President Obama is facing rising discontent from Democrats over how he plans to implement regulations designed to protect consumers from greedy financial advisers out to pocket commissions from Wall Street.
A growing number of Democrats — including more than a third in the House — say his current proposal would end up raising consumer costs and even limit low-income Americans' access to financial advice.
"Impractical," was how one senior aide to a House Democrat with concerns about the proposal said.
At a meeting last week, Democrats who want significant changes to the rule made their case to Labor Secretary Thomas PerezThomas PerezClinton’s top five vice presidential picks Government social programs: Triumph of hope over evidence Labor’s 'wasteful spending and mismanagement” at Workers’ Comp MORE, the official charged with implementing the rule. The aide was optimistic that Perez understood Democrats' concerns and said that Perez was "convincing and sincere in saying the rule is not final."
Democrats are now demanding significant alterations to the plan, which the business community and Republicans already oppose. The opposition is a real problem for the White House. Opponents of the rule believe that if enough Democrats object, it would be far more difficult for White House to make it final.
A Labor spokesman said the department will "examine the public feedback that we have received over the course of the past five months" once the comment period closes on Thursday.
"At this point, I do not have an estimate on when a final rule could be published," according to the DOL spokesman. "Secretary Perez and staff continue to talk with Members of Congress and their staff, and by and large, those discussions have been forthright, honest exchanges, that have left all involved in a better place in regards to where this rule is heading. This includes last week’s very productive meeting."
Obama's plan would increase disclosure requirements for financial advisers in an effort to better help consumers understand how they're financial advisers receive payments off selling certain packages of financial advice. But critics of the plan say that the regulations are unneeded given the current rules that exists and would create expensive compliance costs that'd hurt consumers.
Specifically, many Democrats are concerned that financial advisers who serve low-income Americans would face regulatory burdens that would take away economic incentive to continue marketing their services to small accounts.
“The meeting with Secretary Perez got heated at times," said Rep. Gwen MooreGwen Sophia MoorePentagon 'aware' of reports Wisconsin military base's struggle to feed, heat Afghan refugees Wisconsin GOP quietly prepares Ron Johnson backup plans Pelosi picks Democrats for special panel tackling inequality MORE (D-Wis.), who attended the meeting. "Members have substantive questions about the rule. These are the frank conversations that need to happen. It is healthy and speaks to the yeoman’s work the Secretary has put into getting the rule right."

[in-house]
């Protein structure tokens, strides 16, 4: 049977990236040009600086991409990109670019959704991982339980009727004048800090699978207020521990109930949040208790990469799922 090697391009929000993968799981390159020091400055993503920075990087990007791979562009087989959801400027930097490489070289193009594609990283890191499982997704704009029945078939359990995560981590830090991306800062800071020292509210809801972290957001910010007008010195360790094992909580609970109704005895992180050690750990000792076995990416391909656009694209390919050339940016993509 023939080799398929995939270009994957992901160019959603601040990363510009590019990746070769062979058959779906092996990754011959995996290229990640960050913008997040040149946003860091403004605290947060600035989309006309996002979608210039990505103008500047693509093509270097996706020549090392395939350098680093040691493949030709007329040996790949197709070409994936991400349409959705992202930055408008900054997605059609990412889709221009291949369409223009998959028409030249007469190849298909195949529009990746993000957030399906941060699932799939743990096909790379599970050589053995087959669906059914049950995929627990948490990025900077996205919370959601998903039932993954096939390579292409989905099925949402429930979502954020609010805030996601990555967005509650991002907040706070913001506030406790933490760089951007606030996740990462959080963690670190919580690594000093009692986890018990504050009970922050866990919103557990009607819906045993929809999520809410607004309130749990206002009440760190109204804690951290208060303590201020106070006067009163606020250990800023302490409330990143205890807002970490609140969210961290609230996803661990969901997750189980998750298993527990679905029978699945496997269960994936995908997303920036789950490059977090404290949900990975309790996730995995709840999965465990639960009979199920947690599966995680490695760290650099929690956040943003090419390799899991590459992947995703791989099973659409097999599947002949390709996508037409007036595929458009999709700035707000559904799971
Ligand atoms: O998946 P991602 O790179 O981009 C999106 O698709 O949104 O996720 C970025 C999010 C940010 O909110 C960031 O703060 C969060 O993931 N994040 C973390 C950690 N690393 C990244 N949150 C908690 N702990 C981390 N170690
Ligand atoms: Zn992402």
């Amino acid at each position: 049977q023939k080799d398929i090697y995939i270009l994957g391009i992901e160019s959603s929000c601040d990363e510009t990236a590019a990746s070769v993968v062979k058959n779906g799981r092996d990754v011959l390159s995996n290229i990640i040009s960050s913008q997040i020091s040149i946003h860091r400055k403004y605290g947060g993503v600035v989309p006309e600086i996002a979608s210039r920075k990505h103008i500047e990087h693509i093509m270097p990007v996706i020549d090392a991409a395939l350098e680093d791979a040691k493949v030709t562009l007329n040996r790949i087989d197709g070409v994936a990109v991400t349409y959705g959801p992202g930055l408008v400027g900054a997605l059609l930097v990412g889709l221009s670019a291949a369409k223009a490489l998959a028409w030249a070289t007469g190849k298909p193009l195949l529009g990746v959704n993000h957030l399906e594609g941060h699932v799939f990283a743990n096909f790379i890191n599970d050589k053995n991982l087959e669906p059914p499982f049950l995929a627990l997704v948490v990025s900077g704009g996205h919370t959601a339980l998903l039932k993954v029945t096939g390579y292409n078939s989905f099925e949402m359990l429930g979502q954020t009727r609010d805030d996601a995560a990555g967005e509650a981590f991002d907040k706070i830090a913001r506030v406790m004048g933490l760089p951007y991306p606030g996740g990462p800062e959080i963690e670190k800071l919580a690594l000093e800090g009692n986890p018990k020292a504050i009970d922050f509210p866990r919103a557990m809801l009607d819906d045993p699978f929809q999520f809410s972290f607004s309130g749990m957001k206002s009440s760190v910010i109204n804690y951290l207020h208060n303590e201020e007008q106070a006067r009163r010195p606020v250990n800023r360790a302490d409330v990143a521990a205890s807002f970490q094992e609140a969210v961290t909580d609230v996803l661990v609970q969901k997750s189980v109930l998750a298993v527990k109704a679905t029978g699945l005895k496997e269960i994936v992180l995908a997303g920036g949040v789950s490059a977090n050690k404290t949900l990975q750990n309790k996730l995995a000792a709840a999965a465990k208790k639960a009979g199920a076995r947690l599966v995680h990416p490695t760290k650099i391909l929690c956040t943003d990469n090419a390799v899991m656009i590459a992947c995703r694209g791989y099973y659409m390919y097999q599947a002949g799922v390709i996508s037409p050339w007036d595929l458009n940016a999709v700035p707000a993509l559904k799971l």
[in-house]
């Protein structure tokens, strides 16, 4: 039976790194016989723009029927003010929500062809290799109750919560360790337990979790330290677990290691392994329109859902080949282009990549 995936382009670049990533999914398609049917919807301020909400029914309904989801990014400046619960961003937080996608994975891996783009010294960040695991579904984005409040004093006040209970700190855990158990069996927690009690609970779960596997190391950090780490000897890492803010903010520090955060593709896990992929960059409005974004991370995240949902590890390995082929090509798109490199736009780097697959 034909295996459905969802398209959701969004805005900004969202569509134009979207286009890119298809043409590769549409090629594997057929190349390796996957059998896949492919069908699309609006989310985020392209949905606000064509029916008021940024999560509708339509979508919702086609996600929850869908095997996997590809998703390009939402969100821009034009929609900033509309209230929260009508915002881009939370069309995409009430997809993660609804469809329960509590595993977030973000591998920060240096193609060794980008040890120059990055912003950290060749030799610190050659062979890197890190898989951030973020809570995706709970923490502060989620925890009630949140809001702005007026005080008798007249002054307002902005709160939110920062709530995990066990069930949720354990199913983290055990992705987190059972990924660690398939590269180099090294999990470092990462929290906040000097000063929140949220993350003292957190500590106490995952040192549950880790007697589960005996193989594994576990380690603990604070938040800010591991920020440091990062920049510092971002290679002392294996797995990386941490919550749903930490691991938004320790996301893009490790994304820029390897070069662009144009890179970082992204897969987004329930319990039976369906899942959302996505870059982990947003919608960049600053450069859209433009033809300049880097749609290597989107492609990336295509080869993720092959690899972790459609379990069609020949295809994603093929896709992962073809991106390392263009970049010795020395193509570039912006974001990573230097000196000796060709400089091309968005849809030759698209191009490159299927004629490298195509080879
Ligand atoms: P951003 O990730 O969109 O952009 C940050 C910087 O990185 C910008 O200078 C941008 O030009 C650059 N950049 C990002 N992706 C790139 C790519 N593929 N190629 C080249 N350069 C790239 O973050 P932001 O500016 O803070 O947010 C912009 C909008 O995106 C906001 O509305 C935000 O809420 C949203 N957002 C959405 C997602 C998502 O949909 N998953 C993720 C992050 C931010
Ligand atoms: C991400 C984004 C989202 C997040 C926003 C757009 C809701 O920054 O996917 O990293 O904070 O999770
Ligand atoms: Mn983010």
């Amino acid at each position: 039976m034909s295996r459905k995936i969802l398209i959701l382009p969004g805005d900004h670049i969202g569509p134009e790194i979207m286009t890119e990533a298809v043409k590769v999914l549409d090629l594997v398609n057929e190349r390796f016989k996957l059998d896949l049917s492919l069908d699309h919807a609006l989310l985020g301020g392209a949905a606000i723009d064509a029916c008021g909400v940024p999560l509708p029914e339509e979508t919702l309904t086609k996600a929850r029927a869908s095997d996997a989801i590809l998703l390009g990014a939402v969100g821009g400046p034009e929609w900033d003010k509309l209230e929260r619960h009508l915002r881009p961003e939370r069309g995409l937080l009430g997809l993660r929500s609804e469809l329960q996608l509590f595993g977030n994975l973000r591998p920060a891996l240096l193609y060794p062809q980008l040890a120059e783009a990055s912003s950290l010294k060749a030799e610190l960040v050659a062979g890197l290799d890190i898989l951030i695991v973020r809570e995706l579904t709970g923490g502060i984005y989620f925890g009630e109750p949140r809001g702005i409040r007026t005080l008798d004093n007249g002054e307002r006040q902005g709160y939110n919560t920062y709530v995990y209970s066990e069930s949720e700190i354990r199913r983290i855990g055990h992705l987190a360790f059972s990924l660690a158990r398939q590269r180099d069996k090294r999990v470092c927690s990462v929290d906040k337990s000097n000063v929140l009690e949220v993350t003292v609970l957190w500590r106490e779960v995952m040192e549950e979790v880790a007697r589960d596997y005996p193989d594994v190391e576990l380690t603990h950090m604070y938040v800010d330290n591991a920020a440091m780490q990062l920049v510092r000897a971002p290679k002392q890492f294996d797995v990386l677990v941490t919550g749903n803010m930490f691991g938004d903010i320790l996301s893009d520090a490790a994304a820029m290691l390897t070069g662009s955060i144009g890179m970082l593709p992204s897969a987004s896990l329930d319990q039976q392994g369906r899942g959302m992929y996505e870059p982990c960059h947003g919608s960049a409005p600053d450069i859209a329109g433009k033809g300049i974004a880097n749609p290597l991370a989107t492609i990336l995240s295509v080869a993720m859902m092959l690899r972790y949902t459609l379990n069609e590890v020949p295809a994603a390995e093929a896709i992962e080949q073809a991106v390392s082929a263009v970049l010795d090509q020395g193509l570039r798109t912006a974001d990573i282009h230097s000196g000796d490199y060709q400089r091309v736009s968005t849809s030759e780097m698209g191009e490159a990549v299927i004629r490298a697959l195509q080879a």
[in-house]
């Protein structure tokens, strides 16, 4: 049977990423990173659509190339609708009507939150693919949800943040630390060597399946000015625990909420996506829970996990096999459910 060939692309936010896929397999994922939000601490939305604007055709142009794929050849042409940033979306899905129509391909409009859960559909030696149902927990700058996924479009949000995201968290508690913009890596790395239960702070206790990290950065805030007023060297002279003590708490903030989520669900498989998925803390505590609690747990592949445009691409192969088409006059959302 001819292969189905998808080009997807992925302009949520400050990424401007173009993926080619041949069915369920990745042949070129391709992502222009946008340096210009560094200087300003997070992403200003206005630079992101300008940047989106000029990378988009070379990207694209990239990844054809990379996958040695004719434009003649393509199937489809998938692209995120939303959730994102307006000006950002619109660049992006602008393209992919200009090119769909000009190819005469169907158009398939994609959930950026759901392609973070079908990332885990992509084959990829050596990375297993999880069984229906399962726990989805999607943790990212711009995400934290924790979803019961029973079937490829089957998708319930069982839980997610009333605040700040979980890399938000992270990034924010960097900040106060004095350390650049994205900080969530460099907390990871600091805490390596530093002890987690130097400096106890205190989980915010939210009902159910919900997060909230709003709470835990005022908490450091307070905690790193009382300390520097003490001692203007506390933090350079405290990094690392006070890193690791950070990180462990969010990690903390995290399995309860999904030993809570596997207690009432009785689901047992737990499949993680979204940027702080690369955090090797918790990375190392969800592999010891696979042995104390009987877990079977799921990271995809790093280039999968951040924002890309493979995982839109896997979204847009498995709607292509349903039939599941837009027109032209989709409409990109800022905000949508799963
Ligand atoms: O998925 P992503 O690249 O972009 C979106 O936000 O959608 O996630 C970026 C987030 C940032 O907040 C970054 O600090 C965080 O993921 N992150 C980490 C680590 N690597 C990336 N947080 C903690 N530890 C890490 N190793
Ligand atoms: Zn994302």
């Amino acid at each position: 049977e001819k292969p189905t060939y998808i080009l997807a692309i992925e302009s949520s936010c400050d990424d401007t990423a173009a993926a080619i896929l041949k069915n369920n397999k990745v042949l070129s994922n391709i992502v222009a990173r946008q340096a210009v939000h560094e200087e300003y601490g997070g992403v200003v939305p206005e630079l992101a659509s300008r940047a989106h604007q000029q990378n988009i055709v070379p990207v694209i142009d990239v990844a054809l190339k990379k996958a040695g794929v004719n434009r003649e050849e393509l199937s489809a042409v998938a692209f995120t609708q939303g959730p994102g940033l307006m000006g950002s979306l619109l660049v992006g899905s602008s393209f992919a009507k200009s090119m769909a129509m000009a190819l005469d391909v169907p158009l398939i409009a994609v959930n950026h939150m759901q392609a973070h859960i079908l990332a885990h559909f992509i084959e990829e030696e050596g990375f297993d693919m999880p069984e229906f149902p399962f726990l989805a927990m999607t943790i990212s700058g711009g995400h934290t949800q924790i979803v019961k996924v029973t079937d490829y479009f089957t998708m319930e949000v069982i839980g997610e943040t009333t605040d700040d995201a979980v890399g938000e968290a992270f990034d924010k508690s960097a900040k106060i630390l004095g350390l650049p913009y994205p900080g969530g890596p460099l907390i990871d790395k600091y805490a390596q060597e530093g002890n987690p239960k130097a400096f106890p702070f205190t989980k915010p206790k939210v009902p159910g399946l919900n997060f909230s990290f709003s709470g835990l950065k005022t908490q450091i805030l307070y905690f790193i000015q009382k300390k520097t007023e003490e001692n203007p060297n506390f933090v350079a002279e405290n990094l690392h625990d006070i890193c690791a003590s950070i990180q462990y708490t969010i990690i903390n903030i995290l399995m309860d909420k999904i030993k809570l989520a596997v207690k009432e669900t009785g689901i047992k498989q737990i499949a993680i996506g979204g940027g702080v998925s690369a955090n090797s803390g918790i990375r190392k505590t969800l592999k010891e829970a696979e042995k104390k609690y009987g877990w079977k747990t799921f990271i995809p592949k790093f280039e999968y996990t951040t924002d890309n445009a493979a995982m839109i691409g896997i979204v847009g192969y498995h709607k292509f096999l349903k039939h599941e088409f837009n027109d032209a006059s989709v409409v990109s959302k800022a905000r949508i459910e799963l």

Reps. Ed Perlmutter (D-Colo.) and Jared Polis (D-Colo.) were some of the other lawmakers who attended the meeting. Moore praised Perez for demonstrating that "the Department is moving to address concerns."
"Despite the fiery exchange, I took comfort in seeing Secretary Perez’s willingness to address our collective concerns and find common ground with my Democratic colleagues," she said.
Moore has already convinced more than 70 House Democrats to sign on to a letter calling for changes to the administration's proposal. It's the strongest showing of Democratic discontent with the regulatory proposal, and it comes following Sens. Claire McCaskillClaire Conner McCaskillEx-Rep. Akin dies at 74 Republicans may regret restricting reproductive rights Sunday shows preview: States deal with fallout of Ida; Texas abortion law takes effect MORE (Mo.), Heidi HeitkampMary (Heidi) Kathryn HeitkampWashington's oldest contact sport: Lobbyists scrum to dilute or kill Democrats' tax bill Progressives prepare to launch counterattack in tax fight Business groups aim to divide Democrats on .5T spending bill MORE (N.D.), Joe DonnellyJoseph (Joe) Simon DonnellyBiden to have audience with pope, attend G20 summit Biden taps former Indiana Sen. Donnelly as ambassador to Vatican Republicans may regret restricting reproductive rights MORE (Ind.) and Jon TesterJonathan (Jon) TesterSenate to vote next week on Freedom to Vote Act Democrats struggle to gain steam on Biden spending plan The Hill's 12:30 Report: Debt ceiling fight punted to December MORE (D-Mont.) sending letters last month to Perez voicing similar concerns.
"The White House and DOL should be very concerned that this many Democrats are expressing very legitimate concerns over this proposal," said one industry lobbyist close to the discussions.
Obama unveiled the regulatory proposal earlier this year with much fanfare and the backing of Sen. Elizabeth WarrenElizabeth WarrenMisguided recusal rules lock valuable leaders out of the Pentagon Biden's soft touch with Manchin, Sinema frustrates Democrats Hillicon Valley — Presented by LookingGlass — Congress makes technology policy moves MORE (D-Mass.), after a similar proposal fell short in 2010.
Together, they attempted to frame the issue as a way to fight back against Wall Street as the business community — including the U.S. Chamber of Commerce — lobbied furiously against the proposal.
- Updated at 7:48 p.m.